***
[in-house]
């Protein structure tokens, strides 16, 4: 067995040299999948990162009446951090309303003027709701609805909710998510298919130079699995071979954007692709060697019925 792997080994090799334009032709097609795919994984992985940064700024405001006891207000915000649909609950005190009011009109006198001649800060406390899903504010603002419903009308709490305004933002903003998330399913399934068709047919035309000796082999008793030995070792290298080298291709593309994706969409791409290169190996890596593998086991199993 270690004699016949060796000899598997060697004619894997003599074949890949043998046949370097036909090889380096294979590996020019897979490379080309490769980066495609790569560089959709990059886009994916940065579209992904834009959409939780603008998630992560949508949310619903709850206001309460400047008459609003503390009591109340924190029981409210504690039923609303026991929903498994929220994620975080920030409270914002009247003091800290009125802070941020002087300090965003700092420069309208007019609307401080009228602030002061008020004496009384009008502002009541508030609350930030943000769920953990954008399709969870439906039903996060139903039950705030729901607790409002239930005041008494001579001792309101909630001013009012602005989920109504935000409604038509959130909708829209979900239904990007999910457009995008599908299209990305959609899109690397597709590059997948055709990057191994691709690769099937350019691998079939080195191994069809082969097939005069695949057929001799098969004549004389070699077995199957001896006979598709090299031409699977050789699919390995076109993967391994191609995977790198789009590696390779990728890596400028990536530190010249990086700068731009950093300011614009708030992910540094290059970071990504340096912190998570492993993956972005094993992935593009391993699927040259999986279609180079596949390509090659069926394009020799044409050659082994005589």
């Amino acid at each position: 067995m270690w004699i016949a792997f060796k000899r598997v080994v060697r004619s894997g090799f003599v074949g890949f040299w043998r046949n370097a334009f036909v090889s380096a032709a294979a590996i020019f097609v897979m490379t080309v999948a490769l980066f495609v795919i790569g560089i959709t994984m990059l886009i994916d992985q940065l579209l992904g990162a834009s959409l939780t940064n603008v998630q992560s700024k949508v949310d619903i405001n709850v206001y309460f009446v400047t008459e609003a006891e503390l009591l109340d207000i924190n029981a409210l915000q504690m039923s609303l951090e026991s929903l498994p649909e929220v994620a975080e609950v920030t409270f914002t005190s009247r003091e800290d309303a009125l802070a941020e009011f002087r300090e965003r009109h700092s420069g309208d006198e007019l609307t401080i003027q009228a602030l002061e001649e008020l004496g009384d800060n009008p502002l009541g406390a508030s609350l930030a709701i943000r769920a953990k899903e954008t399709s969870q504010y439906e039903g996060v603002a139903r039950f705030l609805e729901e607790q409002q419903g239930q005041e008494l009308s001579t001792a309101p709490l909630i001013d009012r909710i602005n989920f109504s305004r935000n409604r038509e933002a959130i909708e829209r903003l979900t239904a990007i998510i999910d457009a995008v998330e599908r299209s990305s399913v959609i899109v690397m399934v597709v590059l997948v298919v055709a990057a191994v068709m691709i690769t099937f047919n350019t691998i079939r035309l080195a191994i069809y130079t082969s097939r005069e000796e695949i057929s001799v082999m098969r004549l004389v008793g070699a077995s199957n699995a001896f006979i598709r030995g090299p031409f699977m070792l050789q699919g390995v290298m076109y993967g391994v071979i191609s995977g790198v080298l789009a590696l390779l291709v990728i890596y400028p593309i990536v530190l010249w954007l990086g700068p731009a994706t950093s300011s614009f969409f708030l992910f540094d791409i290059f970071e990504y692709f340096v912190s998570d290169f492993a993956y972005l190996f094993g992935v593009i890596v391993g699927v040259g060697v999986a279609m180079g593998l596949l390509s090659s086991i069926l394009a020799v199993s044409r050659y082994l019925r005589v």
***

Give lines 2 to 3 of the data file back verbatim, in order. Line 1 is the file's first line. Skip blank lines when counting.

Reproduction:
């Protein structure tokens, strides 16, 4: 067995040299999948990162009446951090309303003027709701609805909710998510298919130079699995071979954007692709060697019925 792997080994090799334009032709097609795919994984992985940064700024405001006891207000915000649909609950005190009011009109006198001649800060406390899903504010603002419903009308709490305004933002903003998330399913399934068709047919035309000796082999008793030995070792290298080298291709593309994706969409791409290169190996890596593998086991199993 270690004699016949060796000899598997060697004619894997003599074949890949043998046949370097036909090889380096294979590996020019897979490379080309490769980066495609790569560089959709990059886009994916940065579209992904834009959409939780603008998630992560949508949310619903709850206001309460400047008459609003503390009591109340924190029981409210504690039923609303026991929903498994929220994620975080920030409270914002009247003091800290009125802070941020002087300090965003700092420069309208007019609307401080009228602030002061008020004496009384009008502002009541508030609350930030943000769920953990954008399709969870439906039903996060139903039950705030729901607790409002239930005041008494001579001792309101909630001013009012602005989920109504935000409604038509959130909708829209979900239904990007999910457009995008599908299209990305959609899109690397597709590059997948055709990057191994691709690769099937350019691998079939080195191994069809082969097939005069695949057929001799098969004549004389070699077995199957001896006979598709090299031409699977050789699919390995076109993967391994191609995977790198789009590696390779990728890596400028990536530190010249990086700068731009950093300011614009708030992910540094290059970071990504340096912190998570492993993956972005094993992935593009391993699927040259999986279609180079596949390509090659069926394009020799044409050659082994005589």
């Amino acid at each position: 067995m270690w004699i016949a792997f060796k000899r598997v080994v060697r004619s894997g090799f003599v074949g890949f040299w043998r046949n370097a334009f036909v090889s380096a032709a294979a590996i020019f097609v897979m490379t080309v999948a490769l980066f495609v795919i790569g560089i959709t994984m990059l886009i994916d992985q940065l579209l992904g990162a834009s959409l939780t940064n603008v998630q992560s700024k949508v949310d619903i405001n709850v206001y309460f009446v400047t008459e609003a006891e503390l009591l109340d207000i924190n029981a409210l915000q504690m039923s609303l951090e026991s929903l498994p649909e929220v994620a975080e609950v920030t409270f914002t005190s009247r003091e800290d309303a009125l802070a941020e009011f002087r300090e965003r009109h700092s420069g309208d006198e007019l609307t401080i003027q009228a602030l002061e001649e008020l004496g009384d800060n009008p502002l009541g406390a508030s609350l930030a709701i943000r769920a953990k899903e954008t399709s969870q504010y439906e039903g996060v603002a139903r039950f705030l609805e729901e607790q409002q419903g239930q005041e008494l009308s001579t001792a309101p709490l909630i001013d009012r909710i602005n989920f109504s305004r935000n409604r038509e933002a959130i909708e829209r903003l979900t239904a990007i998510i999910d457009a995008v998330e599908r299209s990305s399913v959609i899109v690397m399934v597709v590059l997948v298919v055709a990057a191994v068709m691709i690769t099937f047919n350019t691998i079939r035309l080195a191994i069809y130079t082969s097939r005069e000796e695949i057929s001799v082999m098969r004549l004389v008793g070699a077995s199957n699995a001896f006979i598709r030995g090299p031409f699977m070792l050789q699919g390995v290298m076109y993967g391994v071979i191609s995977g790198v080298l789009a590696l390779l291709v990728i890596y400028p593309i990536v530190l010249w954007l990086g700068p731009a994706t950093s300011s614009f969409f708030l992910f540094d791409i290059f970071e990504y692709f340096v912190s998570d290169f492993a993956y972005l190996f094993g992935v593009i890596v391993g699927v040259g060697v999986a279609m180079g593998l596949l390509s090659s086991i069926l394009a020799v199993s044409r050659y082994l019925r005589v």